SFUSD teaching kids about online responsibility

Mike Koozmin/S.F. Examiner File photoRichard Swerdlow

The other day, I heard an astounding statistic: Children in this country spend more time with media and digital activities than they do with their families or even in school.

Like it or not, I understand how much the digital and online world has become part of our students’ everyday lives. Here in the San Francisco Unified School District, we are adopting tools to take advantage of online educational resources and improving our technology all the time.

But what do we teach our children about Twitter, Instagram, Facebook and whatever else is the next big digital thing kids will be doing?

Taking time to teach online safety

Today is our annual Digital Media Safety Day. Every student, kindergarten to 12th grade, will take time in class to talk about what we call digital citizenship. They will go step-by-step through a unique lesson chosen for their age group to learn things like how to manage their online presence and avoid cyberbullying. We will also cover academic topics such as plagiarism and how to analyze a website for its accuracy.

Let’s face it. Our students, like students nationwide, are using the immense power of the Internet and mobile technologies to explore, connect, create and learn in ways we adults couldn’t have imagined when we were young. But issues do emerge — like spilling too much private information and inadvertently or purposefully damaging reputations — when our kids aren’t prepared with what we call digital literacy and citizenship skills.

Many of our schools teach these important lessons throughout the year. But today, we have asked everybody to talk about it to ensure that we are reaching every single child.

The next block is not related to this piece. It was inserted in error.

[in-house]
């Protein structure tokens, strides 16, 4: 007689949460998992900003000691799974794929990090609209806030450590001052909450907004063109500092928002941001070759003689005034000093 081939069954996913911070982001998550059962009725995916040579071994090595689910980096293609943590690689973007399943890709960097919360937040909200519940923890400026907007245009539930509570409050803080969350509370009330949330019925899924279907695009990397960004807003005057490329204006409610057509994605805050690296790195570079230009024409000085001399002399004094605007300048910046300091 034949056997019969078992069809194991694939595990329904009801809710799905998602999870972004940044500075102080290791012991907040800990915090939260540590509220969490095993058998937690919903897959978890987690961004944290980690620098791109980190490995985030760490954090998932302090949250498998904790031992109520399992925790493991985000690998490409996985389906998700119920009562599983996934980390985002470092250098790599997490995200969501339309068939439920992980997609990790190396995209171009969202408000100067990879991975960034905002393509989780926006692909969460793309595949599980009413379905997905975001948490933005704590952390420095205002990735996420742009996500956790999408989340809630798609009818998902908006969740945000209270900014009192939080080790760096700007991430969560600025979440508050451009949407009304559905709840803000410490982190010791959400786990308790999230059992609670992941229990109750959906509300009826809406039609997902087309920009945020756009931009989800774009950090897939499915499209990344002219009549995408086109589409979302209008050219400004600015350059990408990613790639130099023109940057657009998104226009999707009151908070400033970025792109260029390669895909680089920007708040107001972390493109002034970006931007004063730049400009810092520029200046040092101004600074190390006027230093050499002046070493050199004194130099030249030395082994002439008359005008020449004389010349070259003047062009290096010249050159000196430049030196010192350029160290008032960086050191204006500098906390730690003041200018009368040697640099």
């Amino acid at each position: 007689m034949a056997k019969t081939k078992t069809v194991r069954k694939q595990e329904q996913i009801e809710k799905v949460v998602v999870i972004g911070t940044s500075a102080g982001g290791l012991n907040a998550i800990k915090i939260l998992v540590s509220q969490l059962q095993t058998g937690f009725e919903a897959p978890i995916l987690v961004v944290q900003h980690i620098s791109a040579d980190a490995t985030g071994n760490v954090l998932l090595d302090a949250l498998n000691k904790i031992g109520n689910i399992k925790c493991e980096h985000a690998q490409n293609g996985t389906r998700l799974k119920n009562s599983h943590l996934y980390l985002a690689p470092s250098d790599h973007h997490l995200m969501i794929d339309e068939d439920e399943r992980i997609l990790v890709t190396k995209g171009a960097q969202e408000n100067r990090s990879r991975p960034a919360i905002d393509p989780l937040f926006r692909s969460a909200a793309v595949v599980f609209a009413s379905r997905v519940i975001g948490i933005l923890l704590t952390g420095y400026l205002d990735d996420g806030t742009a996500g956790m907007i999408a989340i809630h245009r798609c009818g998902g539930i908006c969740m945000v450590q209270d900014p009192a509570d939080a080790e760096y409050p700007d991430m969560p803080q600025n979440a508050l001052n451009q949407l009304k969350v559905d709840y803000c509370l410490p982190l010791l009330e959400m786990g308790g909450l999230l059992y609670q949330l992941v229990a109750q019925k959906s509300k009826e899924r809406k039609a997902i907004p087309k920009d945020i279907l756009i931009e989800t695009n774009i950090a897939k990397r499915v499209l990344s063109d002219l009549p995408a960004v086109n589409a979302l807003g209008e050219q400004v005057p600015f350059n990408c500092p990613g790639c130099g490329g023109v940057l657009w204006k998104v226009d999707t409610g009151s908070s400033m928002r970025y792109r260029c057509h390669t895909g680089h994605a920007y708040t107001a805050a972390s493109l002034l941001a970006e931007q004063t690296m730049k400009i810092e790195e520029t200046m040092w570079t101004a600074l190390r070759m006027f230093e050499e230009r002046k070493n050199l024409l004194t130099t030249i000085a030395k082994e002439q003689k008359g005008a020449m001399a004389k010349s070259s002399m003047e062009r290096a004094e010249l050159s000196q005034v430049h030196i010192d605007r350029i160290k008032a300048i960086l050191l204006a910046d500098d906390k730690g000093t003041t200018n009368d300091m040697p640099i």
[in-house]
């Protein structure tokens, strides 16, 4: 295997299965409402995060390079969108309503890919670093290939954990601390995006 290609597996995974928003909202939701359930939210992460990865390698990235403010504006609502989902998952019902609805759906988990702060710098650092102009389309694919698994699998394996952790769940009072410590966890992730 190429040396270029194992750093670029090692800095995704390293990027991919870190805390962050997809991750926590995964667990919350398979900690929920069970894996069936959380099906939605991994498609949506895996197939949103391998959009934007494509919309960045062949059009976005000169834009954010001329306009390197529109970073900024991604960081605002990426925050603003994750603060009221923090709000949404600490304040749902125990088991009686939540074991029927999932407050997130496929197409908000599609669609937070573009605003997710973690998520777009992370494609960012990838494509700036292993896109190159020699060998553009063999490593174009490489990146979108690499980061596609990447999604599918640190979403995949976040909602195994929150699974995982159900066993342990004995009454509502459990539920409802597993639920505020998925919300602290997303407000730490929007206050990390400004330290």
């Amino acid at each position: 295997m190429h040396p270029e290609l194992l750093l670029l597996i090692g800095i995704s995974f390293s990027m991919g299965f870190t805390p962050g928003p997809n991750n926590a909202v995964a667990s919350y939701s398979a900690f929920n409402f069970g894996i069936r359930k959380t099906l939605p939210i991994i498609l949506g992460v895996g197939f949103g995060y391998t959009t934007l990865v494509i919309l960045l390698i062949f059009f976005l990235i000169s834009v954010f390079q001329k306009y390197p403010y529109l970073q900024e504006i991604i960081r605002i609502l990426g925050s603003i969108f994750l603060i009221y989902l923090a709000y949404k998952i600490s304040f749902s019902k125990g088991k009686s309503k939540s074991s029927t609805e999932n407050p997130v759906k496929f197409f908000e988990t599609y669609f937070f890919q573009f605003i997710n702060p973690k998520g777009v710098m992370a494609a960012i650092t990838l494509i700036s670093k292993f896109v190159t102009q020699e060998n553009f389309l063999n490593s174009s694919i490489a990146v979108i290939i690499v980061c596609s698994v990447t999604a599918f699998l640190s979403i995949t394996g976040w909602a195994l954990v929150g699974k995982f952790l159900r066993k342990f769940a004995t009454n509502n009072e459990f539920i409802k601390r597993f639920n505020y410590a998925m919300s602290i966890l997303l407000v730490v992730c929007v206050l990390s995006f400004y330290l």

Helping kids learn online citizenship

We have an expert partner to help us navigate all of this, an organization called Common Sense Media that provides us with professionally created teacher and parent resources for free. Common Sense Media is a nonprofit dedicated to improving the lives of kids and families by providing trustworthy information and education our kids need to thrive in this ever-changing world of media and technology.

Common Sense’s website, full of free expertise, gives all of us — parents, educators and young people — the power to become knowledgeable and empowered digital citizens.

You can take a look at some of the lessons our kids will be diving into today and some of the lessons you may wish to share with the children in your life at www.commonsensemedia.org.

Richard A. Carranza is superintendent of the San Francisco Unified School District.

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